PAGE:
Long-time parenting blogging buddies Amy Mascott (Teachmama.com) and Allison McDonald (NoTimeforFlashCards.com) have pooled their experience and resources to produce their first book together, Raising a Rock-Star Reader. This go-to guide is loaded with tips for busy parents who want to instill a passion for reading in their children.
The authors deliver a wealth of information for building early literacy skills, with tips arranged in short sections using photos. Concise and comprehensive, it covers everything from age-appropriate booklists and vocabulary-boosting ideas to printable activity sheets, and app recommendations.
I spoke to Mascott and McDonald about their new venture.
MEMPHIS PARENT: You say you’ve had your own “Rock-Star Reader” moments with your children. What practices have you found most helpful?
Allison: My five, almost totally fool-proof tips, are these:
• Make reading part of your nightly routine from day one.
• Be a reading role model — even if you are only reading People magazine, show your kids that reading is fun.
• Fill your house with books.
• Talk to your children, not just at them. Vocabularies are built conversation by conversation.
• Let children choose their own reading materials.
MP: Can you explain what you mean by “Reading is no cakewalk”? Any suggestions for helping the reluctant reader?
Amy: I say that because learning to read is a complex process and often, parents think they have to be certified teachers to help their children with reading, but that’s not the case. Remember, reading is everywhere. Our reluctant readers may not want to sit down with a novel, but they may play word games. They may not voluntarily grab a book to read in the evening, but they may cozy up with a parent who reads a favorite book aloud to them.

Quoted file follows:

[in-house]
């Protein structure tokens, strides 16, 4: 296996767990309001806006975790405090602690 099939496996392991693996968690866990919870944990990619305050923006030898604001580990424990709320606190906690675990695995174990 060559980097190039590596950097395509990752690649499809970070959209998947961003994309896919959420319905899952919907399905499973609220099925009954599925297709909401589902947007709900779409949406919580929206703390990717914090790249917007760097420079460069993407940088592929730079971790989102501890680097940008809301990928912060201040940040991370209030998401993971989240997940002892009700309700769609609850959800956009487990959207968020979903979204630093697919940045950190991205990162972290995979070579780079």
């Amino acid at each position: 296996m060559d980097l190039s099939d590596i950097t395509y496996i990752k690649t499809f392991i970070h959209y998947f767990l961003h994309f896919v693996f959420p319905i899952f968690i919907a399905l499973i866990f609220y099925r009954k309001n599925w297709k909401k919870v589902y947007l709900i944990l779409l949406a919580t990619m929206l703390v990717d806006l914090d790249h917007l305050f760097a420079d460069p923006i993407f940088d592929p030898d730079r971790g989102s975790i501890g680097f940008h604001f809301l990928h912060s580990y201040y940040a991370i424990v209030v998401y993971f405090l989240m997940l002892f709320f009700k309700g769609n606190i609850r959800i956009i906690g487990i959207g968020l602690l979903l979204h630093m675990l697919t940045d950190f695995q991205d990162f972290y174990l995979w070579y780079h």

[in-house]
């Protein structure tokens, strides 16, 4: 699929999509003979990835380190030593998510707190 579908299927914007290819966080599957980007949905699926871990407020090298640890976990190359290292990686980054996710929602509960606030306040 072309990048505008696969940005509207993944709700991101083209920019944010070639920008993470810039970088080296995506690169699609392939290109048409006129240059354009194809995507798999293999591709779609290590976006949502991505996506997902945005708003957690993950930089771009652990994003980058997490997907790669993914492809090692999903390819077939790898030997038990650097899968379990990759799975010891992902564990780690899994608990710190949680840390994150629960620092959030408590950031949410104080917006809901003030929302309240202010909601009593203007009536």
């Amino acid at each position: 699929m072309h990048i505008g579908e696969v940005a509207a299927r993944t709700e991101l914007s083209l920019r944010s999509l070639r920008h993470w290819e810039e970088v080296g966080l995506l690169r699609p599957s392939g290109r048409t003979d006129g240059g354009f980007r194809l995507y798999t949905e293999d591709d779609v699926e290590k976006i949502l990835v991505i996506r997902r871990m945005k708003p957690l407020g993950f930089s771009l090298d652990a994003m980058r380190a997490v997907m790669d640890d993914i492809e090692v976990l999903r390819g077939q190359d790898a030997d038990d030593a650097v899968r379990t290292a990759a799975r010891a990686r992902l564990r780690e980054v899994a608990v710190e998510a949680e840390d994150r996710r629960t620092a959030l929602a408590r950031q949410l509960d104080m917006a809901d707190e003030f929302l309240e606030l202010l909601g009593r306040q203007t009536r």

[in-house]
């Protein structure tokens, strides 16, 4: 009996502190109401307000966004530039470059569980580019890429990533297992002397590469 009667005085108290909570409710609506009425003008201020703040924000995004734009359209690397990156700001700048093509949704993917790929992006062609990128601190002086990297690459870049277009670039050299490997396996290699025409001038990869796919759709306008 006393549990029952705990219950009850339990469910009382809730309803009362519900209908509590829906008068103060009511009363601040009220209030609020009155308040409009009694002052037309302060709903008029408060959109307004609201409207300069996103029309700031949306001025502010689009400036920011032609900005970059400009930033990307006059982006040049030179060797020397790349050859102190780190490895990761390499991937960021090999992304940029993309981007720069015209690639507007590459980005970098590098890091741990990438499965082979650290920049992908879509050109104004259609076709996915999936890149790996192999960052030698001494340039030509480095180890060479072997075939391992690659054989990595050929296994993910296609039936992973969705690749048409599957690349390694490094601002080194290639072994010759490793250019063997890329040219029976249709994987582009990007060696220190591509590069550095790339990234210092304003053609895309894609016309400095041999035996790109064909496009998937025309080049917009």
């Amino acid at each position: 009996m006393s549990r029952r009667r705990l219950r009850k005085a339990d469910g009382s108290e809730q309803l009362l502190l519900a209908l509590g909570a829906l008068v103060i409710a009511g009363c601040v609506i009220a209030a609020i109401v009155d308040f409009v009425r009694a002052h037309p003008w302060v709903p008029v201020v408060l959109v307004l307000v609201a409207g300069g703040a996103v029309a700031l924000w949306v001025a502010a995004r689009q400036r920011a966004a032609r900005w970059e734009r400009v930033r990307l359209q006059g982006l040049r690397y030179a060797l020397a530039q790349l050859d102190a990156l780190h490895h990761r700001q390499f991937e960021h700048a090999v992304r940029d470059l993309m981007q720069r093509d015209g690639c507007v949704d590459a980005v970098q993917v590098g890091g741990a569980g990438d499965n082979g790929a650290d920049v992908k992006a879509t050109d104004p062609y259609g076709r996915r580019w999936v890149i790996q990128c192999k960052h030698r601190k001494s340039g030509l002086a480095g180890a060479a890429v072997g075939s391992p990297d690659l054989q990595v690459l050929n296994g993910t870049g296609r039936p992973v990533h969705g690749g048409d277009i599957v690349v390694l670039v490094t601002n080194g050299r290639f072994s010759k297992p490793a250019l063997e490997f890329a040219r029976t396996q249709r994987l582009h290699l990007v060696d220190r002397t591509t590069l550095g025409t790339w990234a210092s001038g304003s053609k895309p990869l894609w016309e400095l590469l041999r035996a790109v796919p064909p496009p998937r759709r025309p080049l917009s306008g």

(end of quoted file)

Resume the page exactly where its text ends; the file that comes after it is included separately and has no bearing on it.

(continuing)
Allison: Something often overlooked is that a lot of children are easily embarrassed when reading aloud until they can do it very well. Don’t force a reluctant reader to read to you, try letting them practice with a sibling, a stuffed animal, or a family pet. Sometimes kids just need to feel like no one is judging them in order to really shine.
MP: I’ve often heard from literary experts that reading is a sales job. What common mistakes do parents make when encouraging their child to read?
Allison: Allowing your child to choose his or her own reading material and respecting that choice is part of the sales pitch you’re talking about. Reading takes practice, and if a child is going to read 50 comic books versus you forcing her to read 10 pages of a book she isn’t interested in, which will be a greater benefit? By all means, work in other things but respect their choices to help make it fun.
Amy: Talk about reading every single day in some way; mention something you read in the newspaper, ask what they’re reading in school, or point out words on a billboard. This simple act demonstrates awareness about reading that will soon be mirrored by your child.
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